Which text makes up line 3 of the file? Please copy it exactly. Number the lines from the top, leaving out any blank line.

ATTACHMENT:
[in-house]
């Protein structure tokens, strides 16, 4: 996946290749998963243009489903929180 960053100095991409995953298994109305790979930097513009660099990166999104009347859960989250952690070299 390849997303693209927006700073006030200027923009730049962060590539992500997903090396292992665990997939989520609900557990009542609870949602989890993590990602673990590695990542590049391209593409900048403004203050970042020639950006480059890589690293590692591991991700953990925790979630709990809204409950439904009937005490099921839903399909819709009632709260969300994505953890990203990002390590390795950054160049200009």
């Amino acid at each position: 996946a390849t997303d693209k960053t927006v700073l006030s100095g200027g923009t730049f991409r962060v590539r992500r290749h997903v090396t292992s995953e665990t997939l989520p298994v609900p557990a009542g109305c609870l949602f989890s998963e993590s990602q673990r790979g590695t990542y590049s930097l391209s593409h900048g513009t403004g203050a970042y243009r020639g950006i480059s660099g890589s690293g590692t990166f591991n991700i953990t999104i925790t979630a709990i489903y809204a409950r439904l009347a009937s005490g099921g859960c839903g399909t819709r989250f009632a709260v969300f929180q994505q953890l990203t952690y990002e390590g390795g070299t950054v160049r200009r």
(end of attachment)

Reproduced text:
């Amino acid at each position: 996946a390849t997303d693209k960053t927006v700073l006030s100095g200027g923009t730049f991409r962060v590539r992500r290749h997903v090396t292992s995953e665990t997939l989520p298994v609900p557990a009542g109305c609870l949602f989890s998963e993590s990602q673990r790979g590695t990542y590049s930097l391209s593409h900048g513009t403004g203050a970042y243009r020639g950006i480059s660099g890589s690293g590692t990166f591991n991700i953990t999104i925790t979630a709990i489903y809204a409950r439904l009347a009937s005490g099921g859960c839903g399909t819709r989250f009632a709260v969300f929180q994505q953890l990203t952690y990002e390590g390795g070299t950054v160049r200009r």